[Dixielandjazz] Darktown Strutters Ball

Steve barbone barbonestreet at earthlink.net
Mon Mar 14 14:29:00 PST 2005

List Mates:

Here's what the Canadians have to say about this tune. The composer, Shelton
Brooks was born in Ontario Canada. Offensive to blacks? Maybe, maybe not,
after all Ella Fitzgerald recorded it and I don't think see was offended at
the time.

Sometimes people 80 years after the fact, become offended because they
believe that the song was originally intended as offensive. "That's Why They
Call Me Shine", original 1910 version is a perfect example. Written by
blacks, specifically for performances in the the black theater circuit yet
today erroneously referred to as "offensive".

Actually Darktown is an Italian Song, as you might recall the hit version
sung in Italian? Proves, yet again, that Italians invented jazz. :-) VBG

The song was also the subject of much debate about ODJB as Bill Haesler will
attest.(That famous record said to be recorded by ODJB for Columbia on Jan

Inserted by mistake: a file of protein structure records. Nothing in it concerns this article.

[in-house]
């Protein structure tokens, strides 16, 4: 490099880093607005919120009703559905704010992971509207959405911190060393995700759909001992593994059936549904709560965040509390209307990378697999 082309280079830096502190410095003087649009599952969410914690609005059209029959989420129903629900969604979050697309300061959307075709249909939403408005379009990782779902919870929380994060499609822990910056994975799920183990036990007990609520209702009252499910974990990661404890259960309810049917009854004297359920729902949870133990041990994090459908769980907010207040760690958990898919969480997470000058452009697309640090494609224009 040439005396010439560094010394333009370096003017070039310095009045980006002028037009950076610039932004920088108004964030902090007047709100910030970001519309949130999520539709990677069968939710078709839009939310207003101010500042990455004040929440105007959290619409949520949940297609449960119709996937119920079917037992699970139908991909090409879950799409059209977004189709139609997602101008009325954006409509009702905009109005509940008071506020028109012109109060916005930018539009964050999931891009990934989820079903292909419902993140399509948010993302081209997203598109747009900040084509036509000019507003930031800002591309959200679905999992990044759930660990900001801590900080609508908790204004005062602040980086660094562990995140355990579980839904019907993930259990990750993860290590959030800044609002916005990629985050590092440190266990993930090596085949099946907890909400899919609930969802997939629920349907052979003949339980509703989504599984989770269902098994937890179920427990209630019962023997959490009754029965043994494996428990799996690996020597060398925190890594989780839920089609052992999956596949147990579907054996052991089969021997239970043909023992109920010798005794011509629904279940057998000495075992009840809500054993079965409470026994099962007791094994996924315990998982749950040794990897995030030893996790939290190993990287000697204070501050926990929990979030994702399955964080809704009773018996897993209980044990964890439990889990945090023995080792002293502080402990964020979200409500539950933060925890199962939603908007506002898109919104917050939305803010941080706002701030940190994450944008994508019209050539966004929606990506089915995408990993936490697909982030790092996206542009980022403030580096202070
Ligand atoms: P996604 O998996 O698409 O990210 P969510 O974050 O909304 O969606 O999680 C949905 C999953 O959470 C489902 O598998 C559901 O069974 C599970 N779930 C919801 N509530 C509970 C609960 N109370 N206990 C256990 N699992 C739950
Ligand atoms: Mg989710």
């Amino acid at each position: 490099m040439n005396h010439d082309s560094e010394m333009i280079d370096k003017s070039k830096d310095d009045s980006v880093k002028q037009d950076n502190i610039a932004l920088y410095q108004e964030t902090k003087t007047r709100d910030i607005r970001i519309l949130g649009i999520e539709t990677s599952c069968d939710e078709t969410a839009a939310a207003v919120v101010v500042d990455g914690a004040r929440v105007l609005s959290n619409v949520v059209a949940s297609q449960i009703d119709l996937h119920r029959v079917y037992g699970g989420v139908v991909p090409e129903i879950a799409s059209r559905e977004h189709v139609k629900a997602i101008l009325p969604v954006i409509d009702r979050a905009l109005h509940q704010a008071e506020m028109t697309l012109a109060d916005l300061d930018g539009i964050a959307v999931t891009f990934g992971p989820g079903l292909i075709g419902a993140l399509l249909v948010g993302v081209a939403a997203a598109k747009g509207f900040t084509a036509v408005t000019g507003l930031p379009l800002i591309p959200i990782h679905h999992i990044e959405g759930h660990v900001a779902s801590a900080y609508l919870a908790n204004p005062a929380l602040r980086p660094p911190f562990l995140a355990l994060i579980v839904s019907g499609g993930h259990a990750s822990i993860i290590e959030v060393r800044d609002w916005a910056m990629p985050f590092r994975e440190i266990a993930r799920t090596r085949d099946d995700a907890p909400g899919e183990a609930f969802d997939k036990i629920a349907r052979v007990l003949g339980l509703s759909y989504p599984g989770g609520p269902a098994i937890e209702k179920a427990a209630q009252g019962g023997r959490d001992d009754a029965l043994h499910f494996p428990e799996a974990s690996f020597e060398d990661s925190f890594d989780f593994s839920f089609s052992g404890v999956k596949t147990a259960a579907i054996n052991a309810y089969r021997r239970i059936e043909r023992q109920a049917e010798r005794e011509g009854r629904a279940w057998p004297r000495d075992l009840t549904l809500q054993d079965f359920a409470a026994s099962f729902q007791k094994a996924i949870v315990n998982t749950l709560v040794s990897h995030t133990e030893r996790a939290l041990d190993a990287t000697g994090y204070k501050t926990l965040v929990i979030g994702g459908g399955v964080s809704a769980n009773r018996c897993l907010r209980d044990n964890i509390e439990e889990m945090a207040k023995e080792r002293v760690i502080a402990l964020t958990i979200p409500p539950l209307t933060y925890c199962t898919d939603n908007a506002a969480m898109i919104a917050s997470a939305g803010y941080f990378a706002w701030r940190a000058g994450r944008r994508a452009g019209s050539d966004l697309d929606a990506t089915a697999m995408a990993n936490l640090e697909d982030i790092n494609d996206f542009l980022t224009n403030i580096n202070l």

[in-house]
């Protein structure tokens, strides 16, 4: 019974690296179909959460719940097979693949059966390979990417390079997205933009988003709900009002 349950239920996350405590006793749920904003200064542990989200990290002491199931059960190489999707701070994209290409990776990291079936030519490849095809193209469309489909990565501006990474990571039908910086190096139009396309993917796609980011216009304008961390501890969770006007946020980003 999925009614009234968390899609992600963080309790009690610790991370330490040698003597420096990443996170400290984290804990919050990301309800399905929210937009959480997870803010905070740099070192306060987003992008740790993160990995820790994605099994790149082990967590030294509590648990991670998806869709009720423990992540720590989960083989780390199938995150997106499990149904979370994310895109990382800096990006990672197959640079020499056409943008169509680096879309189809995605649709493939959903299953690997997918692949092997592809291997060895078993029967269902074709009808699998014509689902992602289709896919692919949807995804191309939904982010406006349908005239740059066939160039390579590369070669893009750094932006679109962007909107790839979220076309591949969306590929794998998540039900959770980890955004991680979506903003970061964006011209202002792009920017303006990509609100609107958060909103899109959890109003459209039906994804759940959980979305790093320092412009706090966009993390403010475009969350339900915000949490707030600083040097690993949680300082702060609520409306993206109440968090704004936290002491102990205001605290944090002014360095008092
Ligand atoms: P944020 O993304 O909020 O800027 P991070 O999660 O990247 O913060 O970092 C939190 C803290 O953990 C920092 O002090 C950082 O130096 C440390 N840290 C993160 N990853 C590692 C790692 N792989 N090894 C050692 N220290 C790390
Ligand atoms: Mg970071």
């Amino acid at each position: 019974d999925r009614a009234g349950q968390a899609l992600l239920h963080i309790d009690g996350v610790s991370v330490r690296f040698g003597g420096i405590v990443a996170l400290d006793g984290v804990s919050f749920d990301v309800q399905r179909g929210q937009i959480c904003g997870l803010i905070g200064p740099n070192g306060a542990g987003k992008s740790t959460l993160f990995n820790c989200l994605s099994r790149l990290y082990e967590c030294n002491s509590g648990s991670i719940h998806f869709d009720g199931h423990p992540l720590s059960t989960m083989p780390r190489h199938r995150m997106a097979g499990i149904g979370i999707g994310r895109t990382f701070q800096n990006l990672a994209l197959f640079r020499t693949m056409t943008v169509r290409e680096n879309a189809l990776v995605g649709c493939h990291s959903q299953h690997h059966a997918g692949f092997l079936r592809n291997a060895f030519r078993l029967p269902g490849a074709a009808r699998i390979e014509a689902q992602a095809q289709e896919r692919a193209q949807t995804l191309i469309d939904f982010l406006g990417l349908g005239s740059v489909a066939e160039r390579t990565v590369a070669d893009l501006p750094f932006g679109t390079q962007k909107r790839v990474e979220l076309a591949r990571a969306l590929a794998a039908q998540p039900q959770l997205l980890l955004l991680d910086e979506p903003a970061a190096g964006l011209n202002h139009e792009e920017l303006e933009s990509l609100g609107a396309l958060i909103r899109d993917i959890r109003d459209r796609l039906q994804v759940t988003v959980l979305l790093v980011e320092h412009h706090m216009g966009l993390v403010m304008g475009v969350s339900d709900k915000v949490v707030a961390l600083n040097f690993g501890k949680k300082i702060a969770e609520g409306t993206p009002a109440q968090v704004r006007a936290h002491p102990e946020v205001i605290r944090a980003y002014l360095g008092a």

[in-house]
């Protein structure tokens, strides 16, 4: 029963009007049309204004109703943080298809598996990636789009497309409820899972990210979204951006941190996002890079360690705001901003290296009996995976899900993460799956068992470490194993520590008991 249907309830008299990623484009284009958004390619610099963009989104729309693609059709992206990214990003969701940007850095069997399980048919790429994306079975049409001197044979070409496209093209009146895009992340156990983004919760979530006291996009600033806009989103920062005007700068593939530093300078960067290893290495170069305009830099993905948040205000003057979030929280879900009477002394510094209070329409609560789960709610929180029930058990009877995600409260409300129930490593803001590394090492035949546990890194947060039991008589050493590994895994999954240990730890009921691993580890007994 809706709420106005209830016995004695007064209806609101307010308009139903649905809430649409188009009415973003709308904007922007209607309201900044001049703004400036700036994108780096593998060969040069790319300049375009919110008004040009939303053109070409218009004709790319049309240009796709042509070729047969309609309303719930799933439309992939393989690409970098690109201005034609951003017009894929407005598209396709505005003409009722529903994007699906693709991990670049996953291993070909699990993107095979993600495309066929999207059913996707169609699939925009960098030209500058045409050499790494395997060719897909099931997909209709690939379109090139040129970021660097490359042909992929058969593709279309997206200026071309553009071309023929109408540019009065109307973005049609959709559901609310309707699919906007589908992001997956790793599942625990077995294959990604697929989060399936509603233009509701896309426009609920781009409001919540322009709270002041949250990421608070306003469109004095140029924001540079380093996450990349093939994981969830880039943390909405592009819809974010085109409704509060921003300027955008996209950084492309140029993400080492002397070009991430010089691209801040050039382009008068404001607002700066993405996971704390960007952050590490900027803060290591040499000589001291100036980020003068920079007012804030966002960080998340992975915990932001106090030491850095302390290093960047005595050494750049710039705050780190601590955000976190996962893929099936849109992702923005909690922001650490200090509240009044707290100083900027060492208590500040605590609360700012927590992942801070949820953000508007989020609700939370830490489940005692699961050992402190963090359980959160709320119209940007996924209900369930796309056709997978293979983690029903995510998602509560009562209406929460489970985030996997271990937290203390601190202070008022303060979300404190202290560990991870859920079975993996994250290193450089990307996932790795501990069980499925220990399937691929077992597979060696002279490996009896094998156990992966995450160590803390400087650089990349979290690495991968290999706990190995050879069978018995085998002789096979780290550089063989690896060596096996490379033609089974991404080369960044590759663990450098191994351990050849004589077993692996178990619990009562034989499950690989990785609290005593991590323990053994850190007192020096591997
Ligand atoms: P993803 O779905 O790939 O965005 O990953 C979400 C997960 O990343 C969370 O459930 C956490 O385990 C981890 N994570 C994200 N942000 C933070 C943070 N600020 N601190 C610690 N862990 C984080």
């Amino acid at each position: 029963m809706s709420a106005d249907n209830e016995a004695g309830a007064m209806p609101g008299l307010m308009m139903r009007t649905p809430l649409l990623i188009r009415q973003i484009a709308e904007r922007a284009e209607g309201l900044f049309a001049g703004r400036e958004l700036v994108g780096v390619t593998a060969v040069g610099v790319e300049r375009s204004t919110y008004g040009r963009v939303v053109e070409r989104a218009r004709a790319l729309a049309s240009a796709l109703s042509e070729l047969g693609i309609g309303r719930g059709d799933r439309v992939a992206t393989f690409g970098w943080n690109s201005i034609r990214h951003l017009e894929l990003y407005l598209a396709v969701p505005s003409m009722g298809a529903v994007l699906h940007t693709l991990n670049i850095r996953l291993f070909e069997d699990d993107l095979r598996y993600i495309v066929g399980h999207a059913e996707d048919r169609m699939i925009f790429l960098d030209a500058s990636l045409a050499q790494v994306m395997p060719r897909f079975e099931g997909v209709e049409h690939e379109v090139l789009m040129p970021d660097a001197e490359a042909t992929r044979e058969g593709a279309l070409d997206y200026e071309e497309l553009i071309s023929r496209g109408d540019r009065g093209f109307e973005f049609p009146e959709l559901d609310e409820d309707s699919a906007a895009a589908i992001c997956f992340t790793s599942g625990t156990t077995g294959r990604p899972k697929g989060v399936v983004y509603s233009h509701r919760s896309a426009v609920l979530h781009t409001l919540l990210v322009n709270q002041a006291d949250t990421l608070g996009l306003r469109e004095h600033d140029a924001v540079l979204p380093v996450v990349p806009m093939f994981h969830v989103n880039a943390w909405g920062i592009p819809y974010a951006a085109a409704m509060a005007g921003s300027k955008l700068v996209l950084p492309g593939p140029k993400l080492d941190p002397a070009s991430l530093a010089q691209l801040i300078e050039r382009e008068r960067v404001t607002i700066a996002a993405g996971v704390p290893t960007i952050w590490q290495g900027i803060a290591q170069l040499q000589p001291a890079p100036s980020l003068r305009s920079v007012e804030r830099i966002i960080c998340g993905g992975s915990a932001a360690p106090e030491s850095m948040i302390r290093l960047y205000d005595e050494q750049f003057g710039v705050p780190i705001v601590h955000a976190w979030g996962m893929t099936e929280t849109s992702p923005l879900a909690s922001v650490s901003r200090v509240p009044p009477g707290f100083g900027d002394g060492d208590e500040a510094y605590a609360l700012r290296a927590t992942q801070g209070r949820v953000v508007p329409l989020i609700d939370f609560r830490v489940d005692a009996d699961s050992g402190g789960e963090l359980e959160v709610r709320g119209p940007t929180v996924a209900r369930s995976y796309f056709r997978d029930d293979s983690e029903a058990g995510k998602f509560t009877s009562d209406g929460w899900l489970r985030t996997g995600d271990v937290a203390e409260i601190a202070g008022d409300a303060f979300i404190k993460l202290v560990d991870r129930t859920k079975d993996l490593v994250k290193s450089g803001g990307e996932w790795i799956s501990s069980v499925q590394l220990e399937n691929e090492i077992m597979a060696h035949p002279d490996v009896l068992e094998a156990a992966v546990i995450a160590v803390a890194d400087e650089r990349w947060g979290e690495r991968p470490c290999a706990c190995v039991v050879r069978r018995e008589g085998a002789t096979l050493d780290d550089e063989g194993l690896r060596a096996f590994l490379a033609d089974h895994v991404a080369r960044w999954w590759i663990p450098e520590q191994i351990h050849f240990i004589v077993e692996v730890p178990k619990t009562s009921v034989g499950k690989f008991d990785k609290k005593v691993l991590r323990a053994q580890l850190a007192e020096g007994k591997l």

30, 1917, but later debunked by the discographers who believe that Eddie
Edwards memory about it 20 years later was faulty)

Actually Darktown is an Italian Song. You might recall the hit version sung
in Italian? Proves, yet again, that Italians invented jazz. :-) VBG

Steve Barbone

'Darktown Strutters' Ball'
'Darktown Strutters' Ball.' One of the earliest traditional jazz songs to
become a standard. The words and music, by Shelton Brooks, were inspired by
a ball at the 1915 Pacific-Panama Exposition in San Francisco. The music, in
arrangements for band and for orchestra, was first published 18 Jan 1917 by
Will Rossiter, Chicago. The version recorded 30 Jan 1917 by the Original
Dixieland Jazz Band may be the earliest commercially made jazz record.
'Darktown Strutters' Ball' was subsequently recorded by many pop and jazz
artists, including the Six Brown Brothers (1917), the Brunswick Military
Band (Brunswick 5170, 1918), Miff Mole's Molers (1928), Trump Davidson
(1937), Jimmy Dorsey (1938), and Benny Goodman (1945). The song has also
been recorded by musicians as varied as Ella Fitzgerald, the Lawrence Welk
Orchestra, and the Beach Boys. It was selected in 1963 by ASCAP for its
All-Time Hit Parade. It has often been featured in film soundtracks.
'Darktown Strutters' Ball' has been arranged for barbershop ensemble, piano
solo, brass quintet, and choir.

Author Betty Nygaard King
SOURCE: The Canadian Encyclopedia © 2005 Historica Foundation of Canada 

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